Story at a glance
- In a blog post, Microsoft executives confirmed workers will still be remote despite a target of returning to work this fall.
- Surges in COVID-19 outbreaks nationwide are the driving cause behind the decision.
- Many employees in all industries want to continue working remotely.
Microsoft said that it will indefinitely postpone its return-to-work transition as new COVID-19 infections continue to surge driven by the contagious delta variant.
Confirmed in a company blog post, the software giant reversed its decision to have employees back in the office for in-person work by Oct. 4, which was made in an announcement in August.
This time around, the company did not provide a concrete date for employees to return to the office.
“Given the uncertainty of COVID-19, we’ve decided against attempting to forecast a new date for a full reopening of our U.S. work sites in favor of opening U.S. work sites as soon as we’re able to do so safely based on public health guidance,” Jared Spataro, Microsoft’s Corporate Vice President, wrote. “Our ability to come together will ebb and flow.”
The blog post itself focused on a discussion between Spataro, Microsoft CEO Satya Nadella, and LinkedIn CEO Ryan Rolansky on the continued presence of hybrid-remote workplaces across all industries as the pandemic rages on.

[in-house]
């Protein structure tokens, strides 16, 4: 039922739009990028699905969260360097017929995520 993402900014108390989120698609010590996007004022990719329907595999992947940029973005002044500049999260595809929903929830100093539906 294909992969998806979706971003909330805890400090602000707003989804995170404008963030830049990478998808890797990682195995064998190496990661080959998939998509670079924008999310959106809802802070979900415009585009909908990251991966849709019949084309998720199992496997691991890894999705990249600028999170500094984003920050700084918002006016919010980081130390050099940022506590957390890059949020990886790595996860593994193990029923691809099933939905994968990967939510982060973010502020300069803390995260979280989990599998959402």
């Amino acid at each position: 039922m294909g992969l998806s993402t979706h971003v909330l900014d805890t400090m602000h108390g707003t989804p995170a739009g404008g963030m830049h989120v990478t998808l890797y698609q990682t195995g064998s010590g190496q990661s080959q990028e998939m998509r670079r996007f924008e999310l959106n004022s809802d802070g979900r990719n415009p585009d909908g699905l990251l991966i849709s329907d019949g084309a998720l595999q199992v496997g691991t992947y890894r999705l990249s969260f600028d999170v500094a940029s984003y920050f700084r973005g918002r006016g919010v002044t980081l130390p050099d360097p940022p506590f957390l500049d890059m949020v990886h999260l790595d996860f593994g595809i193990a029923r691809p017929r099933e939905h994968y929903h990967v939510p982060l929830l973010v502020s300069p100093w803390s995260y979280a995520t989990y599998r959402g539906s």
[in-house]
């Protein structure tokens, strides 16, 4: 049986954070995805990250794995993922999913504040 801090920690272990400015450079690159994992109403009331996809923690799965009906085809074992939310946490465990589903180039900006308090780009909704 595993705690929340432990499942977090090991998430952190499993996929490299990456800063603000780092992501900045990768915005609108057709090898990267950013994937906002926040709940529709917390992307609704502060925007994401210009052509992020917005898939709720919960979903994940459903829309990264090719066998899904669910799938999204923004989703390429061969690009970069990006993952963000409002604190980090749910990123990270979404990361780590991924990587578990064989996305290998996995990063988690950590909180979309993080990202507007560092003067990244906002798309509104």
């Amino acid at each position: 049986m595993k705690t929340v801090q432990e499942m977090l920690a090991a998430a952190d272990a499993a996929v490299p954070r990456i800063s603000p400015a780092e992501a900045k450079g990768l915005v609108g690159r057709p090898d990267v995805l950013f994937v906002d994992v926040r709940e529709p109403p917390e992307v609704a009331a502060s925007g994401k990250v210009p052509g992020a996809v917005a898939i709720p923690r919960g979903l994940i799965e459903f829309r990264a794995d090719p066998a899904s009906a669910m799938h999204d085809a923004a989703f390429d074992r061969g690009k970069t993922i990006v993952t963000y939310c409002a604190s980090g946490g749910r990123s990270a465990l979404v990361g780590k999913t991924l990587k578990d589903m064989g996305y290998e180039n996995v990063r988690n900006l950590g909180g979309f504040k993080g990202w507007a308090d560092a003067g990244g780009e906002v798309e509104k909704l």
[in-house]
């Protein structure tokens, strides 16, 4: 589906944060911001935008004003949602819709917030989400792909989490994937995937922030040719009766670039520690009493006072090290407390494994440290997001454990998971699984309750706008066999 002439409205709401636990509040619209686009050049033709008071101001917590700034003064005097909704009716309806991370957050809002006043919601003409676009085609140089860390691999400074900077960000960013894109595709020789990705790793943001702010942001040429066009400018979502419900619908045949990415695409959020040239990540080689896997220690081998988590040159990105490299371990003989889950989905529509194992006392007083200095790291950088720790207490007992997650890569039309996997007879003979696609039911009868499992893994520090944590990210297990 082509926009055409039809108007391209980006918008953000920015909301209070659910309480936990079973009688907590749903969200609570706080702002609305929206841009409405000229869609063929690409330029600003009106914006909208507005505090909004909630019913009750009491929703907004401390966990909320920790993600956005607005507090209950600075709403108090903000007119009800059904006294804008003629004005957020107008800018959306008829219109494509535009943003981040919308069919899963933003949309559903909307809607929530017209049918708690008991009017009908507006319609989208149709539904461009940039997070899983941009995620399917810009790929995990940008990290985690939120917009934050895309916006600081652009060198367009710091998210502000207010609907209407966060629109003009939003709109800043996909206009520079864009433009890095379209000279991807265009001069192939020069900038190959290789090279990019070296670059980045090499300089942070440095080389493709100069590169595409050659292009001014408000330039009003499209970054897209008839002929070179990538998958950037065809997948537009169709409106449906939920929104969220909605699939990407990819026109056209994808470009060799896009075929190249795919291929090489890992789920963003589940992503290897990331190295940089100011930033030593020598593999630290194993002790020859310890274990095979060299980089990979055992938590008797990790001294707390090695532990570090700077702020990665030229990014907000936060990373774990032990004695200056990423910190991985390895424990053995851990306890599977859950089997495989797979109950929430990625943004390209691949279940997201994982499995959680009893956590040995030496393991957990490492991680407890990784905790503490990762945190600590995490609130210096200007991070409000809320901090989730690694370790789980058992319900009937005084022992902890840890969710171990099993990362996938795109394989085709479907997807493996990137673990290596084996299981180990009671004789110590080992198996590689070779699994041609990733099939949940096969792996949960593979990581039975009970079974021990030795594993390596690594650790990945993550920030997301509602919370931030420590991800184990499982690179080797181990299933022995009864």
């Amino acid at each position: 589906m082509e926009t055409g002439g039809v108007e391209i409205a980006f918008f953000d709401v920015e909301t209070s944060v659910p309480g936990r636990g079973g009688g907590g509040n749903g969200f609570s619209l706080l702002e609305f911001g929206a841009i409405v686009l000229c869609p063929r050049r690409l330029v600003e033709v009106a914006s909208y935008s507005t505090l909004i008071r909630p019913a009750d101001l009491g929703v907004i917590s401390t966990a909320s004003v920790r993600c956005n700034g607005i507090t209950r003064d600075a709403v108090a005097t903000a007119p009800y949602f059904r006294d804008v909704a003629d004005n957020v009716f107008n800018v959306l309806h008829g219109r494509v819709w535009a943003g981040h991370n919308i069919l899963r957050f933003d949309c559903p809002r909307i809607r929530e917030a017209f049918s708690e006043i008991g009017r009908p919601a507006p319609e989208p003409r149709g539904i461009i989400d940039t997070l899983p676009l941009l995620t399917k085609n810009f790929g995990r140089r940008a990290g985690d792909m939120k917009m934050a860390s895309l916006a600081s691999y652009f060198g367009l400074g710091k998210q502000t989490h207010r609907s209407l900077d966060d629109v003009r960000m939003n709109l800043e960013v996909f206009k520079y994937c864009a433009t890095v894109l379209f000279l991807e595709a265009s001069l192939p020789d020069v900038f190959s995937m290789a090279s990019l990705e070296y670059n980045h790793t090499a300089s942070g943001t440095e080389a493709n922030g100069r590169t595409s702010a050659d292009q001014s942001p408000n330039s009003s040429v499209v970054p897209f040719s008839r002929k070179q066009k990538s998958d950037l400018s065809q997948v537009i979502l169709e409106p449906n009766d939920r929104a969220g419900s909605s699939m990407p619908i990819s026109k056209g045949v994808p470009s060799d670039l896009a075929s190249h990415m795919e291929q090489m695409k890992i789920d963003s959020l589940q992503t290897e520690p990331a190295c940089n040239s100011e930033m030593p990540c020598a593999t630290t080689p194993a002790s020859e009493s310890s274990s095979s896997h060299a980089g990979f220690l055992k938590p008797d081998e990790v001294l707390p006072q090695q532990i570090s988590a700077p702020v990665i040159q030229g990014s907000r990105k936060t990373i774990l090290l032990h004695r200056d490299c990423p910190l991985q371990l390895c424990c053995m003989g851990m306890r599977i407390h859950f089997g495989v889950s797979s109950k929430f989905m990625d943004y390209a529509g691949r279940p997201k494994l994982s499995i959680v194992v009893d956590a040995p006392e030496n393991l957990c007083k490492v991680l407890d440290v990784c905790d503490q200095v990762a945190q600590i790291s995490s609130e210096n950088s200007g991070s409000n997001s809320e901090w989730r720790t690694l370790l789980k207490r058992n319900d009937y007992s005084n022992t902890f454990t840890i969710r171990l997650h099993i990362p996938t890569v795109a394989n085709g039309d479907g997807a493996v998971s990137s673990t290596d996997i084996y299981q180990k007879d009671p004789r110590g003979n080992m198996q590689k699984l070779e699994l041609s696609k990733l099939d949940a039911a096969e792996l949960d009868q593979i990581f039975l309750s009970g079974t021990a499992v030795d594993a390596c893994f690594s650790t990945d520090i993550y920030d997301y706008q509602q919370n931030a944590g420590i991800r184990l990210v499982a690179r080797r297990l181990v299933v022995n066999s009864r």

Microsoft was one of the companies to begin mandating vaccinations for all employees returning to in-person work, representing a burgeoning movement among private sector companies to help stem the spread of COVID-19 and work to reopen workplaces.
A spokesperson told The Hill that the company will begin reopening offices when its worksite meets select public health criteria.
"Protecting employee health and safety continues to be our top priority and we’ve decided to adjust our plans as we follow the latest information and guidance from health and data experts, and respond to COVID-19’s highly dynamic nature," a Microsoft spokesperson said. "Rather than forecasting a potential date for the full re-opening of our U.S. worksites, we will fully re-open each U.S. worksite once our Stage 6 health and criteria and local guidelines are met at each location."
Stage 6 represent the final step in the company's hybrid workplace design.
National data suggests that new COVID-19 infections are still rising, despite a lag in reporting over the Labor Day holiday weekend. The renewed surge in infections has hindered the reopening of several key economic sectors, including workplaces and travel industries.
Not everyone is disappointed with the industry decisions to remain remote. Substantial portions of the workforce have expressed a desire to continue to work from home even once the pandemic eventually abates.
As companies cannot meet their employees’ desires to continue remote work, among other benefits, more people are electing to quit their jobs. This trend, dubbed “The Great Resignation,” is a symptom of the reshuffling made in workers’ lives during the pandemic. Many report wanting to make a career switch to achieve more flexibility at work.